Agnès Varda’s legendary career was defined by many qualities, but two especially striking ones were playfulness and empathy. Her playful experiments with film form, including a blurring of the line between nonfiction and fiction, mark her as an innovator. At the same time, her empathy for whoever she is filming gives her films an emotional warmth that make them as compelling to watch for their narratives as they are for their formal experiments.
These qualities are on full display in two documentary shorts that Varda directed in the late 1960s. Varda was living in Los Angeles with her husband Jacques Demy because Columbia Pictures had asked him to make a movie for them after the success of The Umbrellas of Cherbourg. She discovered that her father’s cousin Jean, an aging artist and non-conformist known to most as “Yanco,” was living in the northern Californian town of Sausalito. After meeting him on a Thursday, she decided to make a film about him, and completed filming by the following Monday.
The ensuing short film, Uncle Yanco, gleefully delights in playing with film form and blurring the line between nonfiction and fiction. Varda displays her first encounter with Yanco by showing multiple takes of them meeting, which are prefaced by yet more takes of Yanco asking who she is in various languages. In some of these takes, we can see a crew member clapping a slate at the beginning. These techniques draw attention to the fact that we are watching a narrative that Varda is constructing. This sequence also blurs the line between nonfiction and fiction because it was shot after Varda had already met Yanco. The fact that this sequence is a recreation of a real event, in addition to Varda’s narration and on-screen presence, draws attention to her control over what we are watching. This prefigures Orson Welles’s similar blend of fact and fiction in F For Fake, released six years later.
Varda probably felt she could take such formal liberties because she had a personal connection to the short’s subject matter. It is about her family and her discovery of a relative who is a kindred spirit to her. However, her life as a white French woman was very different from the subject matter of her next documentary short, Black Panthers.
That 1968 short film documents a political rally in Oakland to free imprisoned Black Panther Party co-founder Huey Newton. In contrast to Uncle Yanco, which was formally inventive, Varda takes a cinéma vérité approach that includes interviews with a variety of members of the Black Panther Party, including Newton himself. She also doesn’t narrate the documentary, or make an appearance before the camera. By minimizing her own presence, Varda gives more space for the marginalized members of the Black Panther Party space to offer their opinions and commentary on American society.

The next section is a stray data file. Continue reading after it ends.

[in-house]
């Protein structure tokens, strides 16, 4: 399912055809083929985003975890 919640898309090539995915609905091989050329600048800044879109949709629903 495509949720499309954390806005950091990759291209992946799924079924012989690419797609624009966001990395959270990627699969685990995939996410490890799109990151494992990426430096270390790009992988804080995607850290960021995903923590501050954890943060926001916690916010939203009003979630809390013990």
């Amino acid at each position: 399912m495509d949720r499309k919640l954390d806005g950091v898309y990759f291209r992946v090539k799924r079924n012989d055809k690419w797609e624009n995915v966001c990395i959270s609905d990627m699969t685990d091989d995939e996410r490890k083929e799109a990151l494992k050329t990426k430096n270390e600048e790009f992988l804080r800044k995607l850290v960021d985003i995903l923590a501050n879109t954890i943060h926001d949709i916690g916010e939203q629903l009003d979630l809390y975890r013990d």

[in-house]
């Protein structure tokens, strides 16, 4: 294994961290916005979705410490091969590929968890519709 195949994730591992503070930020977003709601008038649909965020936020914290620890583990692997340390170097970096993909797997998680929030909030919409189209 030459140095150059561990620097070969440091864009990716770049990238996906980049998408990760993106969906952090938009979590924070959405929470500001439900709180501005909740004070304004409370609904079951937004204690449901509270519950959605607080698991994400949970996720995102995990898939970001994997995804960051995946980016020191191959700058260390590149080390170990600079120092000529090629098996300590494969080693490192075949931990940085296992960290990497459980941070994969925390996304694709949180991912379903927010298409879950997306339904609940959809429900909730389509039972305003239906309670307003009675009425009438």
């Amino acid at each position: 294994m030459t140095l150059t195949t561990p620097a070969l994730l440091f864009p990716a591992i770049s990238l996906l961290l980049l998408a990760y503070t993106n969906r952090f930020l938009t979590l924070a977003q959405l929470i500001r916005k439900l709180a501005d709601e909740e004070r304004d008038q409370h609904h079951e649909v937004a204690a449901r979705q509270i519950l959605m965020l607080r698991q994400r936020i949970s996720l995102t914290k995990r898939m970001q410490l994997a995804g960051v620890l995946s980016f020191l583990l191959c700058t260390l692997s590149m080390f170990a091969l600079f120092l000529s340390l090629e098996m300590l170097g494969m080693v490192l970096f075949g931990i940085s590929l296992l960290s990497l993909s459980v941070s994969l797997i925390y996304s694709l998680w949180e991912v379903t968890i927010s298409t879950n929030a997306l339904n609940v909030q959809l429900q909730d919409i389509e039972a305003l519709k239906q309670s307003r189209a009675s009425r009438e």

While Varda’s approach may seem a little dated at times, her empathy for her subjects prevent it from being awkward. She seems genuinely interested in the people she interviews, and is content to listen to them talk and watch them demonstrate against Huey’s imprisonment. It is this empathy which makes Black Panthers an interesting model to study if you want to tell a story that is from a community to which you do not belong.
Varda had many great professional distinctions. She was a pioneer in the French New Wave, a great narrative filmmaker, and a fascinating visual artist. But if you want to see the qualities that helped make her an incredible artist in concentrated form — and why she was one of the best documentary filmmakers of all time — you need to watch Uncle Yanco and Black Panthers. They will make you ache for her loss, but also grateful that her playful and empathetic portraits of idiosyncratic Californians exist and will always be there for those who seek them out.
IU Cinema’s fall programming will conclude with two of Varda’s documentaries: The Gleaners and I on December 16 and the posthumous release of her final film, Varda by Agnès, on December 17 and 18. The latter film is part of the International Arthouse Series, while both screenings are part of the series Agnès by Varda.
Jesse Pasternack is a graduate of Indiana University. During his time at IU, Jesse was the co-president of the Indiana Student Cinema Guild. He also wrote about film, television, and pop culture for the Indiana Daily Student. Jesse has been a moderator at Michael Moore’s Traverse City Film Festival and is a friend of the Doug Loves Movies podcast. An aspiring professional writer-director, his own film work has appeared at Campus Movie Fest and the Anthology Film Archives in New York City.